A dietary supplement may alter Alzheimer’s biomarkers

Most of the medications currently available for the Alzheimer’s treatment they have a slight effect on the symptoms, but do not stop the progression of the disease, so the cognitive decline continues. Now, and for the first time, it has been proven that a dietary supplementa coenzyme present in vitamin B3 known as nicotinamide riboside (NR) It can enter the brain and alter the metabolism of biological pathways involved in neurodegenerative pathologies such as Alzheimer’s.

Christopher Martens, an assistant professor of kinesiology and applied physiology and director of the Delaware Center for Cognitive Aging Research, and Dr. Dimitrios Kapogiannis, a senior investigator at the National Institute on Aging, are the authors of the finding, noting that after Ingested, NR is readily converted to nicotinamide adenine dinucleotide (NAD+), a key substance in cell repair and repair of damaged DNA.

Martens has explained that as we get old o we develop chronic diseases we are losing NAD+, and that obesity and harmful lifestyle habits, such as smoking, have been related to loss of NAD+. “Because more NAD+ is needed to counter those negative consequences, you’re more likely to be depleted by negative lifestyle habits,” he adds.

This researcher has spent years studying this compound and in a previous study published in Nature It already showed that continued NR supplementation could increase NAD+ levels in the blood, however it was not known whether it could reach other areas of the body. “We had some preliminary signs of efficacy, including lower blood pressure in people who had high blood pressure to begin with,” he says, “but until now it was unknown whether NR reached specific organs such as the brain to have a therapeutic effect. real”.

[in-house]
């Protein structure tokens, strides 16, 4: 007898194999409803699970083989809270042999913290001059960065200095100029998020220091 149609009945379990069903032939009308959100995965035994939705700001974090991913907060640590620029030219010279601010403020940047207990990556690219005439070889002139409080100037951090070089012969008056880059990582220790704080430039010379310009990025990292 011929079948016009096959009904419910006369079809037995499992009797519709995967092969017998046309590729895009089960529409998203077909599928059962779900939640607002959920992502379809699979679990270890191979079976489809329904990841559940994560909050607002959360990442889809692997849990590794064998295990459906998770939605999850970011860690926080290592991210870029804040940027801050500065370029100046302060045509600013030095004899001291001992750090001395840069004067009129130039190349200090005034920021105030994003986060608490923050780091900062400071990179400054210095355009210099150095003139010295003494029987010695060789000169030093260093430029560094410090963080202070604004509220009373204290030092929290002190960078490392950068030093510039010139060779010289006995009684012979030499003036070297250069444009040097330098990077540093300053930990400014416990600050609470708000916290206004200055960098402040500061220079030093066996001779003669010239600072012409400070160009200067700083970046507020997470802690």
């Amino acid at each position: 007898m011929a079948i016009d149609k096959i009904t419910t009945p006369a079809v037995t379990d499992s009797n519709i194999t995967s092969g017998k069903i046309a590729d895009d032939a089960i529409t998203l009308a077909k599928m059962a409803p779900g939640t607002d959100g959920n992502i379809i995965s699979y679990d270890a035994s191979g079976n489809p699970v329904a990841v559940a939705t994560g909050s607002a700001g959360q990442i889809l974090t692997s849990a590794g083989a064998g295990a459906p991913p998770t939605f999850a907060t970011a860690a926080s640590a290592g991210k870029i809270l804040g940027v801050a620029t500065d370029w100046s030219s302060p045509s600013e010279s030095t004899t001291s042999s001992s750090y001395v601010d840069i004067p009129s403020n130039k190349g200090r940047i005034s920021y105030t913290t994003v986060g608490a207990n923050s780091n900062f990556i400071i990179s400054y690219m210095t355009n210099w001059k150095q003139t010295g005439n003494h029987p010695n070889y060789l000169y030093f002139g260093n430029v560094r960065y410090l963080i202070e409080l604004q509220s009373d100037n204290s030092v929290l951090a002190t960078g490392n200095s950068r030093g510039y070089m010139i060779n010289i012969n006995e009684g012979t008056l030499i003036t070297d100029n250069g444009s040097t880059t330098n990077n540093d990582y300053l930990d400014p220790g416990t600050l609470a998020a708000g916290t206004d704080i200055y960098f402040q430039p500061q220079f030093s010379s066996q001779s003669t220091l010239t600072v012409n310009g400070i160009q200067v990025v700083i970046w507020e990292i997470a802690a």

Effects of NAD+ on brain metabolism

Martens and his team measured NAD+ in tiny particles called extracellular vesicles that originated in neurons and found their way into the blood, and can provide blood biomarkers for brain disorders and serve as a “liquid biopsy” of neurons, giving researchers extraordinary insight into what’s inside.

“Until now it was unknown if NR reached specific organs such as the brain to have a real therapeutic effect”

“Each vesicle has a unique molecular signature on its surface, including proteins that give clues to its origin,” says Martens. “In our case, we selected vesicles that carry markers that are characteristic of neurons, so we are confident that the NAD+ we measure in them reflects what is happening in neurons and, by extension, in the brain.”

The researchers used samples from their first clinical trial to first determine that NAD+ levels increased in these vesicles after six weeks. “When NAD+ increases in these vesicles, we see an association with some of the biomarkers of neurodegenerative diseasesexplains Martens. “In particular, in people where we saw an increase in NAD+ we also saw changes in biomarkers like amyloid beta and tau, which are linked to Alzheimer’s disease,” she says.

The team of scientists also found a correlation between these neurodegenerative biomarkers and the change in NAD+. “If NAD+ went up a lot, there was usually a bigger change in some of the disease biomarkers,” Martens said. “That tells us that NAD+ is not just getting into the brain, but probably also having some effect on its metabolism and multiple interrelated pathways.”

Some of these blood-based biomarkers could be used in the future to find out if NAD+ depletion is a cause of Alzheimer’s and other neurodegenerative diseases. It is even possible that these types of tests could be incorporated as routine tests in the general population.

The results of the research have been published in Aging Celland now Martens and Kapogiannis are conducting a clinical trial with adults with cognitive impairment to determine if increased consumption of NR can improve cognition in these people and if it could be used to slow the progression of neurodegenerative diseases.

Source: www.webconsultas.com

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